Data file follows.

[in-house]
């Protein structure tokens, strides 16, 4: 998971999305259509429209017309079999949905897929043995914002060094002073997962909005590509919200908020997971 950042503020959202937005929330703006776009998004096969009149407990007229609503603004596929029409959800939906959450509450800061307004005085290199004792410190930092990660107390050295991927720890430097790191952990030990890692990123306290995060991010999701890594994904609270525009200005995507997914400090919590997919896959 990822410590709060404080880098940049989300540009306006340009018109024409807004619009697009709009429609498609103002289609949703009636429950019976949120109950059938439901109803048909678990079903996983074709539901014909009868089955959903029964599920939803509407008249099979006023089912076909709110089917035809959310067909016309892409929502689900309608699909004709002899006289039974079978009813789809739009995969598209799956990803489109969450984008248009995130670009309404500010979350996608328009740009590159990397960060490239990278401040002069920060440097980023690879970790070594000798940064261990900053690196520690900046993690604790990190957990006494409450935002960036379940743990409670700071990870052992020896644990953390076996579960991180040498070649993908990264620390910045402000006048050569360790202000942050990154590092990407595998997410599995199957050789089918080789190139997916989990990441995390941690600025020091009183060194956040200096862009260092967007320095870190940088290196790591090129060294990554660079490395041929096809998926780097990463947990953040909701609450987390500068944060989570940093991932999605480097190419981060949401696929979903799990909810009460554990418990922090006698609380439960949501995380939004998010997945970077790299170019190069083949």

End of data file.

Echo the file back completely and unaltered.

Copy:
[in-house]
């Protein structure tokens, strides 16, 4: 998971999305259509429209017309079999949905897929043995914002060094002073997962909005590509919200908020997971 950042503020959202937005929330703006776009998004096969009149407990007229609503603004596929029409959800939906959450509450800061307004005085290199004792410190930092990660107390050295991927720890430097790191952990030990890692990123306290995060991010999701890594994904609270525009200005995507997914400090919590997919896959 990822410590709060404080880098940049989300540009306006340009018109024409807004619009697009709009429609498609103002289609949703009636429950019976949120109950059938439901109803048909678990079903996983074709539901014909009868089955959903029964599920939803509407008249099979006023089912076909709110089917035809959310067909016309892409929502689900309608699909004709002899006289039974079978009813789809739009995969598209799956990803489109969450984008248009995130670009309404500010979350996608328009740009590159990397960060490239990278401040002069920060440097980023690879970790070594000798940064261990900053690196520690900046993690604790990190957990006494409450935002960036379940743990409670700071990870052992020896644990953390076996579960991180040498070649993908990264620390910045402000006048050569360790202000942050990154590092990407595998997410599995199957050789089918080789190139997916989990990441995390941690600025020091009183060194956040200096862009260092967007320095870190940088290196790591090129060294990554660079490395041929096809998926780097990463947990953040909701609450987390500068944060989570940093991932999605480097190419981060949401696929979903799990909810009460554990418990922090006698609380439960949501995380939004998010997945970077790299170019190069083949």